Warning: contains spoilers for Barbarians Season 2
In 2020, Netflix’s Barbarians gave us the story of a boy who was taken from his Germanic tribe by the cruel and capricious Romans to be raised as one of their own, only to return to his homeland in adulthood to orchestrate one of the most audacious betrayals and shocking military victories in world history. Here was a hunk of history – unknown to many outside of Germany – that was fascinating and epoch-making; beautifully and bloodily realised across six punch-packing episodes; a banquet of battles, betrayals, bromance, romance, retribution and revenge that left us ravenous for more.
Yet, we worried for season two. The real Battle of Teutoburg Forest – in which the Barbarian tribes roundly trounced three Roman legions – was a truly seismic historical event, and this stout little series had burned through the build-up and the battle in a single season. Had Barbarians peaked too soon? Thankfully, season two rewards our appetites with a wider, bolder, more exotic feast. It deepens the relationships between the characters, introduces a host of compelling new ones, and ties it all together with strong themes of family (especially fatherhood), friendship, leadership, and reckoning with the consequences of your actions. The direction remains kinetic, creating a feeling of constant movement that builds and maintains tension throughout. Fans can also rest assured that the new season hasn’t scrimped on the blood, guts, bodies, or brutally efficient fight choreography.
Arminius the Underdog
Had the first season of Barbarians been a movie or a limited series, we would’ve left Arminius frozen in time at the apex of his triumph, having both united the disparate and fractured tribes of his homeland, and delivered a humiliating knock-out blow to the mightiest empire on earth. But for a second season to work, Arminius had to lose his heroic status and once again become the underdog. The reset button had to be pressed. And it is. Season two – set a year after the events of Teutoburg Forest – tells essentially the same story as the first.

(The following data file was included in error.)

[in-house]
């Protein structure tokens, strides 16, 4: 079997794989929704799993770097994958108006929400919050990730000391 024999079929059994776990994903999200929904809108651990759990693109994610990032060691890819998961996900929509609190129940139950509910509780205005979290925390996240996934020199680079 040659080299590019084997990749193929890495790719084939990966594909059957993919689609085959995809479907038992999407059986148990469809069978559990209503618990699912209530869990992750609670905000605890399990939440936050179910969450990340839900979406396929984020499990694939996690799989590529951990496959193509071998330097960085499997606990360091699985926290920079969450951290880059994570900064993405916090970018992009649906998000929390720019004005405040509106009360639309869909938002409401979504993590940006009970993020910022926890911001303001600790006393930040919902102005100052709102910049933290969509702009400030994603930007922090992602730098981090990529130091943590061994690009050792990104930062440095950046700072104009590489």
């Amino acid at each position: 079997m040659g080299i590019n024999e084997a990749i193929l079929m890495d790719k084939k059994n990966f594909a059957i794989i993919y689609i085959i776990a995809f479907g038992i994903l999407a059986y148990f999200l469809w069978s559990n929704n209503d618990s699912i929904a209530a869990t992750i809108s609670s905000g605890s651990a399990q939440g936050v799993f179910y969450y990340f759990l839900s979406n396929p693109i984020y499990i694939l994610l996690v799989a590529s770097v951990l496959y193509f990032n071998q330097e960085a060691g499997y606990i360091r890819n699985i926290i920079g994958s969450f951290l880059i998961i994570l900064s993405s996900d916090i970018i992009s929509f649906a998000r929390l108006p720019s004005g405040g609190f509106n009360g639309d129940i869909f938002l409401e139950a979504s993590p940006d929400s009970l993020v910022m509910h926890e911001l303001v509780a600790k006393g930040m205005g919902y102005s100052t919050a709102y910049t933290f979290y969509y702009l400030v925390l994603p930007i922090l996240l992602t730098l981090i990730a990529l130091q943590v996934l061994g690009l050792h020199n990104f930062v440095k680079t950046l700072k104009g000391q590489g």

The Romans are preparing to strike, and Arminius knows only too well that their military machine won’t make the same mistake twice. Last time, the Barbarians had the advantage of surprise: this time, a Roman fleet laden with a sufficient soldiers to reduce Germania to an empty wasteland is on its way to rendezvous with the Roman camp. The Barbarians need to destroy the camp before the invading force can make landfall. Unfortunately, the tenuous unity that afforded the Germanic tribes their victory a year earlier has buckled under the weight of inter-tribal mistrust, suspicion of Arminius’s motives, and the machinations of the newly-installed Roman commander, Tiberius, and his adopted son, Germanicus.
The stage thus set, the cycle begins again, with Arminius having to prove himself anew to his kinsmen, rally the tribes from their fear and greed, and rustle up pledges of military support in order to fend off a far superior fighting force. Towards the end of the season, Thusnelda’s weaselly father, Segestes, again blows the whistle on the Barbarians’ battle plans, just as he did in the first season. There’s even a replay of season one’s daring raid on the Roman encampment by Folkwin and Thusnelda, with Arminius himself rather than a ceremonial golden eagle being the object of retrieval this time. Arminius and the eagle are connected both by their great symbolic importance to the Romans, and the grave, inexorable consequences that follow their removal.
Rome Ramps Up the Pressure
The big difference this season, however, is that the stakes are now extinction-level high; both for the people of Germania, and Arminius’s soul. Season two really hammers home the duality of Arminius’s heart and history, and the many ways in which they collide. To illustrate this, each of the show’s new characters holds up a twisted mirror to Arminius, showing him the man he once was, or the man he could have been. They force him to reckon with his past and his future.